Community Development Financial Institutions
The Consolidated Appropriations Act, 2021 authorizes $12 billion in COVID-19 relief funding for community development financial institutions that predominantly serve minority communities. Approximately a third of this $12 billion is set aside for smaller financial institutions with less than $2 billion in assets.
Additionally, the Consolidated Appropriations Act, 2021 provides the Community Development Financial Institutions Fund with $270 million in supplemental funding. More information regarding the terms of the funding and the application process will be provided once available.
If you have any questions about the provisions of the Consolidated Appropriations Act, 2021, please contact your NCUA Regional Office or e-mail your questions to COVID19Questions@ncua.gov.
Rodney E. Hood
1 The CLF borrows from the U.S. Treasury’s Federal Financing Bank to make loans to member credit unions and the Share Insurance Fund.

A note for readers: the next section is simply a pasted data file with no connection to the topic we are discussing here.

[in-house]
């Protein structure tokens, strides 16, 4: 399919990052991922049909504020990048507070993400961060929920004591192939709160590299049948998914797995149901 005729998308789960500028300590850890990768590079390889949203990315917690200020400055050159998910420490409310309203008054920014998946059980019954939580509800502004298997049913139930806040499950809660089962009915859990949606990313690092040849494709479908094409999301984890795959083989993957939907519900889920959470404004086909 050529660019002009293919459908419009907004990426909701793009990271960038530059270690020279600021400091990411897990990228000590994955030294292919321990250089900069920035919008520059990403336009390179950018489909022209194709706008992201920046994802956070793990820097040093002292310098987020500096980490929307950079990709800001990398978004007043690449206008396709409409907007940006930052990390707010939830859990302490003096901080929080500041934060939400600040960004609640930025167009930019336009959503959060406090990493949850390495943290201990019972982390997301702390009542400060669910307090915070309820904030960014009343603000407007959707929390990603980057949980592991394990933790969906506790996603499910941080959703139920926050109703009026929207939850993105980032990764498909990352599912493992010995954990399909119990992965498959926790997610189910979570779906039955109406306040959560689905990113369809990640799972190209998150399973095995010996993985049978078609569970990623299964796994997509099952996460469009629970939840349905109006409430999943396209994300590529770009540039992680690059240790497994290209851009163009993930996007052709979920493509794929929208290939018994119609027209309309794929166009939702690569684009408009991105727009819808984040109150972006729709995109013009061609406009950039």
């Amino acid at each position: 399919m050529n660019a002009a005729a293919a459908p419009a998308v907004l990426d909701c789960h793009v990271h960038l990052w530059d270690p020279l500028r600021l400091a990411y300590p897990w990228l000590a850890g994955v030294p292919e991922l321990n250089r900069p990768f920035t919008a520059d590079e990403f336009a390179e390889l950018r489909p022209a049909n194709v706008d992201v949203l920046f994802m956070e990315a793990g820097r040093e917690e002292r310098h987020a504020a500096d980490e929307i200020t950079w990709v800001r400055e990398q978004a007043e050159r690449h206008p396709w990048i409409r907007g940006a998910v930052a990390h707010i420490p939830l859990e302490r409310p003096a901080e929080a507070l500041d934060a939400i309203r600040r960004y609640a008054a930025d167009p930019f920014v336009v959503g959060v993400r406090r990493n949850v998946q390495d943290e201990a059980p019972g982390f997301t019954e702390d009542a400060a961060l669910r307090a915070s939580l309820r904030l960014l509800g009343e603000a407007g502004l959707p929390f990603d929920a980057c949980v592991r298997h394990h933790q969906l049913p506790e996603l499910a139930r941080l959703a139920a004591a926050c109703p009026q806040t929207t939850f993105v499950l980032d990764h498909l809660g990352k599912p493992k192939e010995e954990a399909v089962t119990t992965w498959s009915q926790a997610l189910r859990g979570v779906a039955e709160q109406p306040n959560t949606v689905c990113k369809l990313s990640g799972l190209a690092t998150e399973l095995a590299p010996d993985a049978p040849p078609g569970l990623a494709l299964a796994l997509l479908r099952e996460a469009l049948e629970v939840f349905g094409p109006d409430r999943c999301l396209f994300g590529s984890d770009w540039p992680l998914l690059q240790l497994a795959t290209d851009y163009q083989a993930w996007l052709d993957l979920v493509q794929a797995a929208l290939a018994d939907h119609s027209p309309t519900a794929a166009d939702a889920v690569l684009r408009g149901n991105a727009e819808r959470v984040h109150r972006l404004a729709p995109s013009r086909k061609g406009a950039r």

2 12 U.S.C. § 1795f(a)(4)(A).
3 Credit unions must subscribe to the CLF capital stock in the amount of one-half of one percent of the credit union’s six month average of paid-in and unimpaired capital and surplus (that is, the total of shares and deposits and undivided earnings). Credit unions only have to remit to the CLF one-half of the subscription amount (one-quarter of one-percent of paid-in and unimpaired capital and surplus), and may hold the remaining half (which is callable by the NCUA Board).
4 A credit union or group of credit unions that primarily serve other credit unions may become an Agent member by meeting certain requirements outlined in 12 U.S.C. § 1795c(b).
5 12 U.S.C. § 1795c(b)(2).
6 Id. § 1795a(1).
7 Id. 12 U.S.C. § 1795e(a)(1).
8 See Financial Accounting Standards Board Accounting Standards Update No. 2016-13, Measurement of Credit Losses on Financial Instruments.